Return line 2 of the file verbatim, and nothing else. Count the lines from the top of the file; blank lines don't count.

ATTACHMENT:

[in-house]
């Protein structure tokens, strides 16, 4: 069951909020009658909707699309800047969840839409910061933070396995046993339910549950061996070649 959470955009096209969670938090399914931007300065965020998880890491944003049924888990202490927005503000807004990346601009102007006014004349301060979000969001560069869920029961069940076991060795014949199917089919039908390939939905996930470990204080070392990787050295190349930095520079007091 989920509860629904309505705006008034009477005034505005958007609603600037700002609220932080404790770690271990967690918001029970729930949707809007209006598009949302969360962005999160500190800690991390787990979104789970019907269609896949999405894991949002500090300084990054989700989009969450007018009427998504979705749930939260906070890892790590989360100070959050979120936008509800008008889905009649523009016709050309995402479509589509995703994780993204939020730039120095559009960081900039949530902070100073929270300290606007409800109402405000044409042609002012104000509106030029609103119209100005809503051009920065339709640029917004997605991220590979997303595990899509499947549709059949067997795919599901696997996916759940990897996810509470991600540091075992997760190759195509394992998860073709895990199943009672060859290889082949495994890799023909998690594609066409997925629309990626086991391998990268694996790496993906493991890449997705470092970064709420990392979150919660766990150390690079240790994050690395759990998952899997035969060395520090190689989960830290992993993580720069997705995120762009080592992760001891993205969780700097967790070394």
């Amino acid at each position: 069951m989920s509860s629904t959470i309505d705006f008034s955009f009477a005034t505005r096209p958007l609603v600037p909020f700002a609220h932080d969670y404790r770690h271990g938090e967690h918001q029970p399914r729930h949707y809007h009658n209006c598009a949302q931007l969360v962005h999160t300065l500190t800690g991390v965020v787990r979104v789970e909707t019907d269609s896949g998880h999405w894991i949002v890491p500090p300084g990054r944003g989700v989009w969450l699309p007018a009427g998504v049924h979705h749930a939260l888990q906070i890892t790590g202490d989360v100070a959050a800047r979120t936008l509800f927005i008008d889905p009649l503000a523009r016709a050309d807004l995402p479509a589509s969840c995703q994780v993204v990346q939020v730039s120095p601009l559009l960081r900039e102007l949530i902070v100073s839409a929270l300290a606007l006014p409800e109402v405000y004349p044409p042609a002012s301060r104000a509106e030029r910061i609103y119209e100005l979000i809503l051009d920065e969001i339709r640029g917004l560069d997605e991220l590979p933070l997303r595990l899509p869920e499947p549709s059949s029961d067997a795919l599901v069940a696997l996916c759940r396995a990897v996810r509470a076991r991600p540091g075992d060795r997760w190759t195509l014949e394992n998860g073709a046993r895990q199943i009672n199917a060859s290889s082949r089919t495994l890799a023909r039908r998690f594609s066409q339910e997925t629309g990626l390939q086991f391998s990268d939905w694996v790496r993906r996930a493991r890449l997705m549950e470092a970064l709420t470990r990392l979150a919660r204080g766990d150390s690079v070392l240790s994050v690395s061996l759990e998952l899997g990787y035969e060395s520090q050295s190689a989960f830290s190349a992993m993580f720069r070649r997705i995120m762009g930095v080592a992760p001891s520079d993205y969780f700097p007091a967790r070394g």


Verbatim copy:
């Protein structure tokens, strides 16, 4: 069951909020009658909707699309800047969840839409910061933070396995046993339910549950061996070649 959470955009096209969670938090399914931007300065965020998880890491944003049924888990202490927005503000807004990346601009102007006014004349301060979000969001560069869920029961069940076991060795014949199917089919039908390939939905996930470990204080070392990787050295190349930095520079007091 989920509860629904309505705006008034009477005034505005958007609603600037700002609220932080404790770690271990967690918001029970729930949707809007209006598009949302969360962005999160500190800690991390787990979104789970019907269609896949999405894991949002500090300084990054989700989009969450007018009427998504979705749930939260906070890892790590989360100070959050979120936008509800008008889905009649523009016709050309995402479509589509995703994780993204939020730039120095559009960081900039949530902070100073929270300290606007409800109402405000044409042609002012104000509106030029609103119209100005809503051009920065339709640029917004997605991220590979997303595990899509499947549709059949067997795919599901696997996916759940990897996810509470991600540091075992997760190759195509394992998860073709895990199943009672060859290889082949495994890799023909998690594609066409997925629309990626086991391998990268694996790496993906493991890449997705470092970064709420990392979150919660766990150390690079240790994050690395759990998952899997035969060395520090190689989960830290992993993580720069997705995120762009080592992760001891993205969780700097967790070394």